A new smartphone app that can detect different types of frogs by hearing a croak could be instrumental to protecting several endangered species.

The Australian Musuem is launching a nationwide initiative to count the country's frogs, and researchers believe the application will greatly speed up the process.

FrogID was developed by IBM and works similarly to music identifying app Shazam. Whenever users think they hear a frog, they can open the app with location settings on and identify the species.

The signature croaks come from male frogs trying to attract females.

Amphibian and reptile conservation biologist, Jodi Rowley, said frogs are hard to identify by sight, because of so many similarities, and their front legs need to be inspected to be sure.

There are 240 known native frog species in Australia, four of which have already gone extinct. A further five are critically endangered, 14 are endangered and 10 are vulnerable.

Rowley told the Sydney Morning Herald that frogs are an "incredibly threatened group of animals". "Globally it is 42% of all species (that are threatened), which is faster than birds and mammals," Rowley said. "And one of the major obstacles in preserving frogs is a lack of knowledge.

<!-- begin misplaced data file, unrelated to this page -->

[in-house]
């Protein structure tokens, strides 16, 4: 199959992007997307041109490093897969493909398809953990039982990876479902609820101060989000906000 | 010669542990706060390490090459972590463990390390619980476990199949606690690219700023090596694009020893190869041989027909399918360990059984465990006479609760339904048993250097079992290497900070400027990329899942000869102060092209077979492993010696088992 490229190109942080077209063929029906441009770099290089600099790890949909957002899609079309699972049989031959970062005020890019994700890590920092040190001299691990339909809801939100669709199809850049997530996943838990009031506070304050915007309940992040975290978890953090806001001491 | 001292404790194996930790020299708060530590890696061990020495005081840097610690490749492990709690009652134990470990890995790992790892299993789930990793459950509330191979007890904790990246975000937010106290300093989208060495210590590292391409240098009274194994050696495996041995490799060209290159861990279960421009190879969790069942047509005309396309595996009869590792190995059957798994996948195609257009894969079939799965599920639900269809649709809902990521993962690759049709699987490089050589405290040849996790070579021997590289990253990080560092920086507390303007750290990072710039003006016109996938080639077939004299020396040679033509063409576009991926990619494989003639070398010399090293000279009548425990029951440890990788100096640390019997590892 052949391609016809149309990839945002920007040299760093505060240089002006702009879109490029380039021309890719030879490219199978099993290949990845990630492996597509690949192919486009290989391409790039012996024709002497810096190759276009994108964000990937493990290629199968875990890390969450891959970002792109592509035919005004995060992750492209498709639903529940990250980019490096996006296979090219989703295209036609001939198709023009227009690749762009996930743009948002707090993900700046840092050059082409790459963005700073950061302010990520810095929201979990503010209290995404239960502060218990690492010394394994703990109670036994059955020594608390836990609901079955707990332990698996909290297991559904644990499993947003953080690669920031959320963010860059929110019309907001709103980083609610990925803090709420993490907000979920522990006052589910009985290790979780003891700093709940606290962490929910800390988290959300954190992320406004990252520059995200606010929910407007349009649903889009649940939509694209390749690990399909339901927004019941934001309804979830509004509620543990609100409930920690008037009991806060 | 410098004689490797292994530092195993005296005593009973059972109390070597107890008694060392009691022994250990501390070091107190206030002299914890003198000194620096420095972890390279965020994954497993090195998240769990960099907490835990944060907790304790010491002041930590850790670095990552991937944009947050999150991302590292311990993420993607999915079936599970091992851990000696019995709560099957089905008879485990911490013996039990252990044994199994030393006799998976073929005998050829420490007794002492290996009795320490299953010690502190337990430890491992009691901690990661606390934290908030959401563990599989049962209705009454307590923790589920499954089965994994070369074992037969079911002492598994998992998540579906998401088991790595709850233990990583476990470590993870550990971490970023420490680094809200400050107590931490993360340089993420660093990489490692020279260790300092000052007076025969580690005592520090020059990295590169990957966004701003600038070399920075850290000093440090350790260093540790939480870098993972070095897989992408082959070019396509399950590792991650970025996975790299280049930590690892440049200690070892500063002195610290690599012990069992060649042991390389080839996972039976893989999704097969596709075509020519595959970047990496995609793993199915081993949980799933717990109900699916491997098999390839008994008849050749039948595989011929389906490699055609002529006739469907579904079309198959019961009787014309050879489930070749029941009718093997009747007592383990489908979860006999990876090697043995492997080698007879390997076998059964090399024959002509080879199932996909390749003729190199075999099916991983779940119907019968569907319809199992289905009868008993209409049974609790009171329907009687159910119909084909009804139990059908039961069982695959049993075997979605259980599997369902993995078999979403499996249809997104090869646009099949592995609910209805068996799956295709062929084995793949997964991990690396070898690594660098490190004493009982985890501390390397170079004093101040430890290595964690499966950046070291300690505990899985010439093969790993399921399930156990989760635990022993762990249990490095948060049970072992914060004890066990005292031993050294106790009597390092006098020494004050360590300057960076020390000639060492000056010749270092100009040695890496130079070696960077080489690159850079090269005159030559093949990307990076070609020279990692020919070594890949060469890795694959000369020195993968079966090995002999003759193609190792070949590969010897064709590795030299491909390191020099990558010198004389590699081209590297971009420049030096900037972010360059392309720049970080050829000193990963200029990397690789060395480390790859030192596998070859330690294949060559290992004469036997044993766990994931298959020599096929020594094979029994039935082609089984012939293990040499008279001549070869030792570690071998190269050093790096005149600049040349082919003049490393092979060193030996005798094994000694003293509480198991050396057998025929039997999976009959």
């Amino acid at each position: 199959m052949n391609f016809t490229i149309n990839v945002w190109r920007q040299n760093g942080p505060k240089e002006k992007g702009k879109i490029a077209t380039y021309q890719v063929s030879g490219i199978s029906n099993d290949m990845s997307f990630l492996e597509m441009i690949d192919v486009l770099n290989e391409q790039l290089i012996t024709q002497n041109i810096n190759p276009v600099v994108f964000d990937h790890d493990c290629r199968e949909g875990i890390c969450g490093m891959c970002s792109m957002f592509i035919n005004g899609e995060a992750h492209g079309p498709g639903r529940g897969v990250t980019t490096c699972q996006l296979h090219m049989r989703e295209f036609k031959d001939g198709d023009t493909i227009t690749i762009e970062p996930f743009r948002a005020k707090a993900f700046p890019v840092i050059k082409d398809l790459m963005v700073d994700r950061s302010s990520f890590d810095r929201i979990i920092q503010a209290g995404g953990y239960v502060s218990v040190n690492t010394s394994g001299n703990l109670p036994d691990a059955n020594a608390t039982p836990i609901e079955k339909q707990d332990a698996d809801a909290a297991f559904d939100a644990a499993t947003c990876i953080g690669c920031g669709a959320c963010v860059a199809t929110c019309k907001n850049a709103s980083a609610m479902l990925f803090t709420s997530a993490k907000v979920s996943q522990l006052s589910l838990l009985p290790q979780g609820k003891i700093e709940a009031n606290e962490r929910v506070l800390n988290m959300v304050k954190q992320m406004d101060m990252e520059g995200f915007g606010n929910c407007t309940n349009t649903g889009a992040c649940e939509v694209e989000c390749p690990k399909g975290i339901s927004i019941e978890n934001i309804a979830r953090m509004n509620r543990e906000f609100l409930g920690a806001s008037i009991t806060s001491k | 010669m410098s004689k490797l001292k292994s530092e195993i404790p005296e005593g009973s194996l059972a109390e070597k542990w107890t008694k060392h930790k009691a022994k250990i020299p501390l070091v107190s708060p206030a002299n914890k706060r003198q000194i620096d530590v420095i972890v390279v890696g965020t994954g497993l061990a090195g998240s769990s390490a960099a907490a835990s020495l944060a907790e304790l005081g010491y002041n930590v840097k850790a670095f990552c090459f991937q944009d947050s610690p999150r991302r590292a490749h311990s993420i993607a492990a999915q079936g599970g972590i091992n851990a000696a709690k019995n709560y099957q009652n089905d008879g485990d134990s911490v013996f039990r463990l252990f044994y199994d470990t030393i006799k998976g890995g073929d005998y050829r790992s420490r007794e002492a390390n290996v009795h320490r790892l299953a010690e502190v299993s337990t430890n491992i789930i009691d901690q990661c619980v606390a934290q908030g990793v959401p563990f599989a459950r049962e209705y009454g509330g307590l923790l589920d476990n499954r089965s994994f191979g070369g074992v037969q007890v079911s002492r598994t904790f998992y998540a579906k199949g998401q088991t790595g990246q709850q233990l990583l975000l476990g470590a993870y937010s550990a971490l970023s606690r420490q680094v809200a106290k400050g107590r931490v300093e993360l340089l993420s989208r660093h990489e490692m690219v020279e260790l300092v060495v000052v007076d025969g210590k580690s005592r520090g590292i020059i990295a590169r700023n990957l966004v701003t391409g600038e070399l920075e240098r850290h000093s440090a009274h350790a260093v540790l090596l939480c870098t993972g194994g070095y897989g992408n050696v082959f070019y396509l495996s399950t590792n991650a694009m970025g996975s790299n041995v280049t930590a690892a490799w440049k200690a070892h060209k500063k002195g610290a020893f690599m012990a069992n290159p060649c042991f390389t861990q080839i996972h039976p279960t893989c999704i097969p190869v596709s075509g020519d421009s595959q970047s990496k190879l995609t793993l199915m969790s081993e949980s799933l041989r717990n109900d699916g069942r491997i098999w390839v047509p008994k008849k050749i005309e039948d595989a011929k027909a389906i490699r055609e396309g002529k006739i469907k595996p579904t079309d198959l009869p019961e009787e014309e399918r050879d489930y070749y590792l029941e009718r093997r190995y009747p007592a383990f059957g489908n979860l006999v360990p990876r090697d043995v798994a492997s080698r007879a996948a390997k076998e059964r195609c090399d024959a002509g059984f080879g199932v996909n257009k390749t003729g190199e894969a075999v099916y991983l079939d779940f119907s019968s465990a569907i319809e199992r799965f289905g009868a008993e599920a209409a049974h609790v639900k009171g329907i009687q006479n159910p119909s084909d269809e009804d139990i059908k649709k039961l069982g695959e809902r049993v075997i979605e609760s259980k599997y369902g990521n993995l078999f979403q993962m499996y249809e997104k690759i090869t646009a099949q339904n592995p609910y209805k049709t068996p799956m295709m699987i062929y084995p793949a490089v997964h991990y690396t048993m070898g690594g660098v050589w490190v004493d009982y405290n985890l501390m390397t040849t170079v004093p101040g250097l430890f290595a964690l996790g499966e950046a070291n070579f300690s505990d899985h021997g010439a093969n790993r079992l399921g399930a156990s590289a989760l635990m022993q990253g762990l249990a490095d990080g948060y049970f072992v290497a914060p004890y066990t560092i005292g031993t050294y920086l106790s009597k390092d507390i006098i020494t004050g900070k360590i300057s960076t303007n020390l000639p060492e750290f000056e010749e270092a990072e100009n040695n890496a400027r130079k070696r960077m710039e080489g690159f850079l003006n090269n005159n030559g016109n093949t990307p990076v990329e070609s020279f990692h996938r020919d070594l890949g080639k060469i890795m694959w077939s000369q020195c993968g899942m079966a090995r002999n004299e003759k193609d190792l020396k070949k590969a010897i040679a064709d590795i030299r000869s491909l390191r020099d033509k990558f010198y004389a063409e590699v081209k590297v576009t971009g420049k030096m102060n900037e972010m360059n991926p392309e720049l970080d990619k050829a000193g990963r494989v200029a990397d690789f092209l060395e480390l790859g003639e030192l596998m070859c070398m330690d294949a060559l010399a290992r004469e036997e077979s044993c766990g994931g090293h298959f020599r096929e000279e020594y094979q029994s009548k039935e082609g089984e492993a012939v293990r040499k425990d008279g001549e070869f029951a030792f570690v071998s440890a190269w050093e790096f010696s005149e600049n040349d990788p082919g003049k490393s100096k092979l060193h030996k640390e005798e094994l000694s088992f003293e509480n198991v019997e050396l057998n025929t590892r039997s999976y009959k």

Poison frog
Australia wants to track frog species with a Shazam-style app. Rebecca Tarvin/University of Texas at Austin

There is also hope that app users will discover frogs that have not been seen since the 1970s. The Peppered Tree Frog, for example, lived in New South Wales' Northern Tablelands but may now be extinct.

"It is a little bit of a needle in a haystack because it is about two centimetres in body length (and lives in deep gorges)," Rowley said. "This is one species where it would be amazing if somebody out there recorded its call."

The app will also be used to track Cane Toads, an introduced species in Australia that is now considered a feral species. It was brought in to control native beetle populations that were feeding on sugar cane. But the plan did not work and Cane Toads became a pest in their own right. Worst of all, they had no impact on the beetle population.